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Tibouchina Species, Glory Bush, Lasiandra, Princess Flower, Purple Glory Tree

Tibouchina urvilleana

Family: Melastomataceae
Genus: Tibouchina (tib-OO-kee-nuh) (Info)
Species: urvilleana (ur-VIL-ah-nuh) (Info)
Synonym:Lasiandra urvilleana
Synonym:Tibouchina urvilleana var. glandulifera
View this plant in a garden


Tropicals and Tender Perennials

Water Requirements:

Average Water Needs; Water regularly; do not overwater

Sun Exposure:

Full Sun



Foliage Color:




12-15 ft. (3.6-4.7 m)


8-10 ft. (2.4-3 m)


USDA Zone 9a: to -6.6 C (20 F)

USDA Zone 9b: to -3.8 C (25 F)

USDA Zone 10a: to -1.1 C (30 F)

USDA Zone 10b: to 1.7 C (35 F)

USDA Zone 11: above 4.5 C (40 F)

Where to Grow:

Grow outdoors year-round in hardiness zone

Suitable for growing in containers



Bloom Color:

Medium Purple

Bloom Characteristics:

This plant is attractive to bees, butterflies and/or birds

Bloom Size:

Unknown - Tell us

Bloom Time:

Mid Summer

Other details:

Unknown - Tell us

Soil pH requirements:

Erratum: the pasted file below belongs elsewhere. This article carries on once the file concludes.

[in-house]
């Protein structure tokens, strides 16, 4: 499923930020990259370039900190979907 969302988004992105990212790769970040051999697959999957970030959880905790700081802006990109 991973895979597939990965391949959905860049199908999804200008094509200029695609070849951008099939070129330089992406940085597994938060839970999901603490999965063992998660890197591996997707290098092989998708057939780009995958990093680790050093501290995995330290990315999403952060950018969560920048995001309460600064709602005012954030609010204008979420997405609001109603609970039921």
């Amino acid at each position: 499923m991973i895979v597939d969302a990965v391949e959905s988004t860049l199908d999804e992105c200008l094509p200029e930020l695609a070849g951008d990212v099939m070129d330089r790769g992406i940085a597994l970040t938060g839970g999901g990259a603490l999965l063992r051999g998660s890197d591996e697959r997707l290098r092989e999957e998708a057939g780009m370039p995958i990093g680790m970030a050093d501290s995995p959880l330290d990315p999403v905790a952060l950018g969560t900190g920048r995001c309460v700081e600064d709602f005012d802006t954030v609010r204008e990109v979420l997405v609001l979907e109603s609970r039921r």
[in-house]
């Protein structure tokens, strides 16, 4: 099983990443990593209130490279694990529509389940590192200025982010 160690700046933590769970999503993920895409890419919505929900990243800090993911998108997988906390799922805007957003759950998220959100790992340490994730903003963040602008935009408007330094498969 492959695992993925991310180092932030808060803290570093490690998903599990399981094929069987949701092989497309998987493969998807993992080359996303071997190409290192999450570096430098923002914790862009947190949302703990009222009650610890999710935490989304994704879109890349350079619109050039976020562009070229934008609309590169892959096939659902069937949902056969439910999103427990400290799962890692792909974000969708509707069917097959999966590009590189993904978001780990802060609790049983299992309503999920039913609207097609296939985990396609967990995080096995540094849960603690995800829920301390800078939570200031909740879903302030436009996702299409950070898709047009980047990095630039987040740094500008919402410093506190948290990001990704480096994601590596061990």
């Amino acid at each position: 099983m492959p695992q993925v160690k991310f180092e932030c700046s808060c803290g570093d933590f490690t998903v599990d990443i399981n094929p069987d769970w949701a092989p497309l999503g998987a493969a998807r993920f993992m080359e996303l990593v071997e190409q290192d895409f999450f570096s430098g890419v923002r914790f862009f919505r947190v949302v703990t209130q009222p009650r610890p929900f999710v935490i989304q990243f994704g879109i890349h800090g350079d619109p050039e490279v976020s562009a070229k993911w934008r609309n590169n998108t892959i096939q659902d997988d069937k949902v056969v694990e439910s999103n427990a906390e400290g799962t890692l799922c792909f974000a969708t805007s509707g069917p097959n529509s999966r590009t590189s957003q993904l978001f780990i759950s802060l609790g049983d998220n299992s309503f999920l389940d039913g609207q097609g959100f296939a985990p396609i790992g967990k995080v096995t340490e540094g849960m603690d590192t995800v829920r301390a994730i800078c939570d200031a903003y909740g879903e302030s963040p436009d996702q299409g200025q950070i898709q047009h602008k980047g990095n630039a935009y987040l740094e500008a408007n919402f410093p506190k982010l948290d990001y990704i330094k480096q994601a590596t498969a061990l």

5.6 to 6.0 (acidic)

6.1 to 6.5 (mildly acidic)

6.6 to 7.5 (neutral)

Patent Information:


Propagation Methods:

From softwood cuttings

Seed Collecting:

Unknown - Tell us


This plant has been said to grow in the following regions:

Clanton, Alabama

Fairhope, Alabama

Mobile, Alabama

Alameda, California

Amesti, California

Belmont, California

Berkeley, California(2 reports)

Brisbane, California

Carlsbad, California

Castro Valley, California

Chowchilla, California

Citrus Heights, California

Concord, California

Corralitos, California

El Cerrito, California

Elk Grove, California

Elkhorn, California

Encinitas, California

Escondido, California

Fortuna, California

Fresno, California

Interlaken, California

Long Beach, California

Manhattan Beach, California

Martinez, California(2 reports)

Mckinleyville, California

Merced, California

Monrovia, California

North Highlands, California

Norwalk, California

Oakland, California

Ojai, California

Pajaro, California

Palo Alto, California

Pleasant Hill, California

Redwood City, California

Sacramento, California

Salinas, California

San Diego, California

San Francisco, California(3 reports)

San Jose, California(2 reports)

San Leandro, California

San Mateo, California

San Ramon, California

Santa Barbara, California

Santa Clara, California

Stockton, California

Vallejo, California

Watsonville, California

Auburndale, Florida